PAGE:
The Art and Science of Fitness | Discovering the benefits of stationary bikes - Hindustan Times
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The Art and Science of Fitness | Discovering the benefits of stationary bikes

Jan 16, 2023 01:16 PM IST

Recumbent bikes isolate the lower body from the upper body, making it an excellent piece of equipment to activate one's muscles and help us get fitter. This is a lesson I've just learnt

When I was a child, I biked a lot. But I never considered cycling a true sport. I found it too easy. And as the running purist in me grew, my bias against bikes — including stationary ones — did as well.

Recumbent bikes isolate the lower body from the upper body, making it an excellent piece of equipment to activate one's muscles and help us get fitter. This is a lesson I've just learnt. (Shutterstock) PREMIUM
Recumbent bikes isolate the lower body from the upper body, making it an excellent piece of equipment to activate one's muscles and help us get fitter. This is a lesson I've just learnt. (Shutterstock)

Two decades ago, Dr Ananth Joshi, a pioneer sports medicine doctor in the country, suggested that, for the longevity of my knees, I should switch from running to cycling. And while I agreed that I would out of respect, I never got around to it because of my subconscious bias. Cycling was not for me, and stationary bikes, even less so. For an old-timer exercise dinosaur like me, stationary bikes were considered blasphemy! Even when asked about which bikes my patients should get, I always winced. And when the sale of stationary bikes skyrocketed during the pandemic, I stuck to a good old-fashioned floor workout and I ran up and down the stairs.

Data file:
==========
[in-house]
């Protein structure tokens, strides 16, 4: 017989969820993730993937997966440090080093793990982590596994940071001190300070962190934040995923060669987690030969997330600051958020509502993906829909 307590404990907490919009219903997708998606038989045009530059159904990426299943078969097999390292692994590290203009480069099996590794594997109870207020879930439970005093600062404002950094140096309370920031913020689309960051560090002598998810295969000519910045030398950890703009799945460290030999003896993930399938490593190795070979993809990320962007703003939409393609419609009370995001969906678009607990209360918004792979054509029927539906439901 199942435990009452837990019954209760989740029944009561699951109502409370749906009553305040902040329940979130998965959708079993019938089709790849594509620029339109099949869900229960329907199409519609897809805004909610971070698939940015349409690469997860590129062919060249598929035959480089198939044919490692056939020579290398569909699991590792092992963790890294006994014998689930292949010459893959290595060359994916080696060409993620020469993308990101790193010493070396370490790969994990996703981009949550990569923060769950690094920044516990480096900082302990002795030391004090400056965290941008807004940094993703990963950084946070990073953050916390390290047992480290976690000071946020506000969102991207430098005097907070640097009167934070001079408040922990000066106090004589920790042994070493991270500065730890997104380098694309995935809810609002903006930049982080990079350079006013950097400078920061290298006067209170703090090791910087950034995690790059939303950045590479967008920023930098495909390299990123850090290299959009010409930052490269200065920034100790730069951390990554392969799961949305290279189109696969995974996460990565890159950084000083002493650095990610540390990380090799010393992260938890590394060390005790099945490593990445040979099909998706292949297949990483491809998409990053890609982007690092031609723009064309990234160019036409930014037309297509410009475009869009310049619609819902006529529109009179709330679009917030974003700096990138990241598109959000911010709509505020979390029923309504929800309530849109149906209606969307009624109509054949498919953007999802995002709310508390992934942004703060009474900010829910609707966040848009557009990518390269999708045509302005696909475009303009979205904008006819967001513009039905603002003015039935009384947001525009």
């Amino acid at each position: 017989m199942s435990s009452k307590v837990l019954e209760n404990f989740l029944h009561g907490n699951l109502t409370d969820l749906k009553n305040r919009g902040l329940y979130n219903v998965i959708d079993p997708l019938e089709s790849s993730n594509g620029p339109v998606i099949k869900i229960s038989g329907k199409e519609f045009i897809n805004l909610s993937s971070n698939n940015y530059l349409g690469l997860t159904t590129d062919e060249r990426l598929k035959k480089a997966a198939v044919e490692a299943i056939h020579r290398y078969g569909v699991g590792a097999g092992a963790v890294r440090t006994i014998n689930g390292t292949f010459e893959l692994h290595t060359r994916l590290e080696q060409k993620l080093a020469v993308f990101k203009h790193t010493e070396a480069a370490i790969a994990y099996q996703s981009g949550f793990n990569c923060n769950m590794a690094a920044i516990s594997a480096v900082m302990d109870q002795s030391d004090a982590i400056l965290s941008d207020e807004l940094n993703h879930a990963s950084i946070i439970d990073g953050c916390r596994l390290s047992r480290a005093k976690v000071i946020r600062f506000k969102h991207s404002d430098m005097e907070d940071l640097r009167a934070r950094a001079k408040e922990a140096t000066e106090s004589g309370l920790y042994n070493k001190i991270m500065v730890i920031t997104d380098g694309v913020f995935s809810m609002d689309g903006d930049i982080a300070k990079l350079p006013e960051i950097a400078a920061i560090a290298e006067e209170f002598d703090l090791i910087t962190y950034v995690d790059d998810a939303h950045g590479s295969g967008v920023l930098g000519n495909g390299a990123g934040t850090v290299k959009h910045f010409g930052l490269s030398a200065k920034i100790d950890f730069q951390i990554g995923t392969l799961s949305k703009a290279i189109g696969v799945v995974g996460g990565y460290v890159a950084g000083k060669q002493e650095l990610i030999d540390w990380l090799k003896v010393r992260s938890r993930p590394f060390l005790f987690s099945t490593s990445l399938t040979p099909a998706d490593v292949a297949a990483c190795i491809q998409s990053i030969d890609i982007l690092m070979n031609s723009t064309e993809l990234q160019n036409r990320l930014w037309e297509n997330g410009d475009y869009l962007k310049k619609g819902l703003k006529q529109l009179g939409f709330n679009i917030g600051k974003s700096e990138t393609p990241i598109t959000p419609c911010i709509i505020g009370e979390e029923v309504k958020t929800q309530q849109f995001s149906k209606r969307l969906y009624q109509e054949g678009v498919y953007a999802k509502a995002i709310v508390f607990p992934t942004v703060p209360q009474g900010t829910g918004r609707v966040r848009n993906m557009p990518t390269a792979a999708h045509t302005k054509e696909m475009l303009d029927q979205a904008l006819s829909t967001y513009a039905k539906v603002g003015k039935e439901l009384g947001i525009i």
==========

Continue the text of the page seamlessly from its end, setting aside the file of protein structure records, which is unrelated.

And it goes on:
And then the day arrived, brought to us by Delhi's extremely poor air quality and a lack of political will to clean it (on the day of writing, the Air Quality Index was 398). My father, an avid walker for over half a century wanted to buy a treadmill, cross-trainer or stationary bike. We were forced to look for indoor options to keep ourselves fit in a gas-chamber-like city. My dad didn’t like the treadmill and cross-trainer options, and so he left it to me to find him a good bike — of which I knew nothing about. And so I tried the spinning bike, followed by an upright bike, which I ruled out. And then, reluctantly, I tried the recumbent bike. And it was love at first ride.

As a sports-exercise medicine doctor who also specialises in back and knee pain — and is always enthusiastic to get people to run and do justice to their running potential — the recumbent bike was god-sent. Before I tried it, I often suggested stationary bikes to patients without any conviction. All that changed. The benefits of an indoor cardiovascular exercise machine aside, I need to take you on this journey to understand the recumbent bike and why I liked it.

Most of us spend 8 to 12 hours sitting down — that's one-third to half of our lives. And often, not in the best posture. We might start upright, but soon enough we start to slouch. This leads to a constricted rib cage with not enough room for the lungs to expand. Our spines become stiff, and aren’t as agile or strong as they used to be. Now, the muscles that we sit on are called glutes, which become weak over time when we are sedentary because their main purpose is to help us stand upright, walk and run. They work in tandem with the hips, knees and ankles, so that the movement of say, running or walking, is synchronised. However, this is forgotten in today's age. When we realise that we need to get into better shape, we forget that we need to reactivate these muscles, work on our basic foundation, to keep injuries at bay and live sustainably. Instead, forgetting the groundwork, we begin our journey with stiff hips and ankles, forcing the knees to do all the work and then we wonder how most of us have awful knees by our mid-30s or 40s.